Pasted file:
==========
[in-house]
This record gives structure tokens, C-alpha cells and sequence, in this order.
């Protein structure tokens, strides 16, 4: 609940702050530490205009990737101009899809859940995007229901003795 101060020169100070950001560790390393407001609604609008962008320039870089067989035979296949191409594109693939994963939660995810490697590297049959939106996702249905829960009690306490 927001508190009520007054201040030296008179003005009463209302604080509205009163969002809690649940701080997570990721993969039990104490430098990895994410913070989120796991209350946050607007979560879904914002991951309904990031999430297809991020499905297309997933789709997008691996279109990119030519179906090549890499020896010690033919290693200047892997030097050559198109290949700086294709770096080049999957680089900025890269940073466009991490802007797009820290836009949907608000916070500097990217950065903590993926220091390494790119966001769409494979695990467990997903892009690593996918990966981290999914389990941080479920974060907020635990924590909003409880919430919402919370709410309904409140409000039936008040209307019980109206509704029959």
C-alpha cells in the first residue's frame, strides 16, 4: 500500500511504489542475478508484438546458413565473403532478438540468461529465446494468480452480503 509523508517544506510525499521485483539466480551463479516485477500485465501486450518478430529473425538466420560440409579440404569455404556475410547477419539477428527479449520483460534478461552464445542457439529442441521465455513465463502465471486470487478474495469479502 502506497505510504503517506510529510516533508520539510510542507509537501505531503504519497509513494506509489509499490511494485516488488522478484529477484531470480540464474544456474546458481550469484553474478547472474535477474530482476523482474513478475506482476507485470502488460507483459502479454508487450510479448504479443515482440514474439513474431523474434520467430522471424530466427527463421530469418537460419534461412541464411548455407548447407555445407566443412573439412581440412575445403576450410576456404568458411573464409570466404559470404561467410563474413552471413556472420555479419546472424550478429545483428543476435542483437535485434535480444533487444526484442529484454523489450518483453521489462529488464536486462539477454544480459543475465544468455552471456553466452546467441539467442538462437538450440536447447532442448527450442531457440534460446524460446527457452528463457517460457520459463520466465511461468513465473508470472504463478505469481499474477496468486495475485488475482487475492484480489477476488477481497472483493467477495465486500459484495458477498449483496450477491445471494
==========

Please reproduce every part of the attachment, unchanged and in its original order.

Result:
[in-house]
This record gives structure tokens, C-alpha cells and sequence, in this order.
């Protein structure tokens, strides 16, 4: 609940702050530490205009990737101009899809859940995007229901003795 101060020169100070950001560790390393407001609604609008962008320039870089067989035979296949191409594109693939994963939660995810490697590297049959939106996702249905829960009690306490 927001508190009520007054201040030296008179003005009463209302604080509205009163969002809690649940701080997570990721993969039990104490430098990895994410913070989120796991209350946050607007979560879904914002991951309904990031999430297809991020499905297309997933789709997008691996279109990119030519179906090549890499020896010690033919290693200047892997030097050559198109290949700086294709770096080049999957680089900025890269940073466009991490802007797009820290836009949907608000916070500097990217950065903590993926220091390494790119966001769409494979695990467990997903892009690593996918990966981290999914389990941080479920974060907020635990924590909003409880919430919402919370709410309904409140409000039936008040209307019980109206509704029959």
C-alpha cells in the first residue's frame, strides 16, 4: 500500500511504489542475478508484438546458413565473403532478438540468461529465446494468480452480503 509523508517544506510525499521485483539466480551463479516485477500485465501486450518478430529473425538466420560440409579440404569455404556475410547477419539477428527479449520483460534478461552464445542457439529442441521465455513465463502465471486470487478474495469479502 502506497505510504503517506510529510516533508520539510510542507509537501505531503504519497509513494506509489509499490511494485516488488522478484529477484531470480540464474544456474546458481550469484553474478547472474535477474530482476523482474513478475506482476507485470502488460507483459502479454508487450510479448504479443515482440514474439513474431523474434520467430522471424530466427527463421530469418537460419534461412541464411548455407548447407555445407566443412573439412581440412575445403576450410576456404568458411573464409570466404559470404561467410563474413552471413556472420555479419546472424550478429545483428543476435542483437535485434535480444533487444526484442529484454523489450518483453521489462529488464536486462539477454544480459543475465544468455552471456553466452546467441539467442538462437538450440536447447532442448527450442531457440534460446524460446527457452528463457517460457520459463520466465511461468513465473508470472504463478505469481499474477496468486495475485488475482487475492484480489477476488477481497472483493467477495465486500459484495458477498449483496450477491445471494